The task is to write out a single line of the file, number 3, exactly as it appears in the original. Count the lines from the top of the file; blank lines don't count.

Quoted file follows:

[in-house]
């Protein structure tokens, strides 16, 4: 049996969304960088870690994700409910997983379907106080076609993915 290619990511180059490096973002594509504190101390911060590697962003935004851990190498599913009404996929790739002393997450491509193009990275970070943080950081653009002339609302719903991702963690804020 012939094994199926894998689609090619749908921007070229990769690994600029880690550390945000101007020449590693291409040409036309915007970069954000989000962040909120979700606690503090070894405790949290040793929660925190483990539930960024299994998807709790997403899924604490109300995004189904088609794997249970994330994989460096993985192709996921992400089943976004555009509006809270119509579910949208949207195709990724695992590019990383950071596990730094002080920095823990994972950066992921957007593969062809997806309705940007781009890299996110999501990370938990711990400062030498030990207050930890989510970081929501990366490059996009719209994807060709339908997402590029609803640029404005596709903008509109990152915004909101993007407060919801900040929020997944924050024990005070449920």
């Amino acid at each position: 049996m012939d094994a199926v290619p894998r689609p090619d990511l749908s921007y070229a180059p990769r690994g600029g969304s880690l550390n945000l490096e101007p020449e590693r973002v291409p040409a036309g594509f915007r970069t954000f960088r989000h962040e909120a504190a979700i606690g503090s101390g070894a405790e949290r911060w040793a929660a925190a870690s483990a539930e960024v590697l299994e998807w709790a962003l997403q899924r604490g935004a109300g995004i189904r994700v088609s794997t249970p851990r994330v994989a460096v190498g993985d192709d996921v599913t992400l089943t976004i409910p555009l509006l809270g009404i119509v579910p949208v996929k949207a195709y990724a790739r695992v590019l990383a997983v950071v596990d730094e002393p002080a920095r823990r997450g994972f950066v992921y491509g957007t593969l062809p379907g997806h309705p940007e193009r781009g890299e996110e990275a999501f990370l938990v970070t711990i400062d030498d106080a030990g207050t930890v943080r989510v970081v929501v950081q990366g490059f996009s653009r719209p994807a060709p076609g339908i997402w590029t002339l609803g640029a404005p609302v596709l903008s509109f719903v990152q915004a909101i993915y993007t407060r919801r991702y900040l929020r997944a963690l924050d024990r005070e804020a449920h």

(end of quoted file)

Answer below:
């Amino acid at each position: 049996m012939d094994a199926v290619p894998r689609p090619d990511l749908s921007y070229a180059p990769r690994g600029g969304s880690l550390n945000l490096e101007p020449e590693r973002v291409p040409a036309g594509f915007r970069t954000f960088r989000h962040e909120a504190a979700i606690g503090s101390g070894a405790e949290r911060w040793a929660a925190a870690s483990a539930e960024v590697l299994e998807w709790a962003l997403q899924r604490g935004a109300g995004i189904r994700v088609s794997t249970p851990r994330v994989a460096v190498g993985d192709d996921v599913t992400l089943t976004i409910p555009l509006l809270g009404i119509v579910p949208v996929k949207a195709y990724a790739r695992v590019l990383a997983v950071v596990d730094e002393p002080a920095r823990r997450g994972f950066v992921y491509g957007t593969l062809p379907g997806h309705p940007e193009r781009g890299e996110e990275a999501f990370l938990v970070t711990i400062d030498d106080a030990g207050t930890v943080r989510v970081v929501v950081q990366g490059f996009s653009r719209p994807a060709p076609g339908i997402w590029t002339l609803g640029a404005p609302v596709l903008s509109f719903v990152q915004a909101i993915y993007t407060r919801r991702y900040l929020r997944a963690l924050d024990r005070e804020a449920h």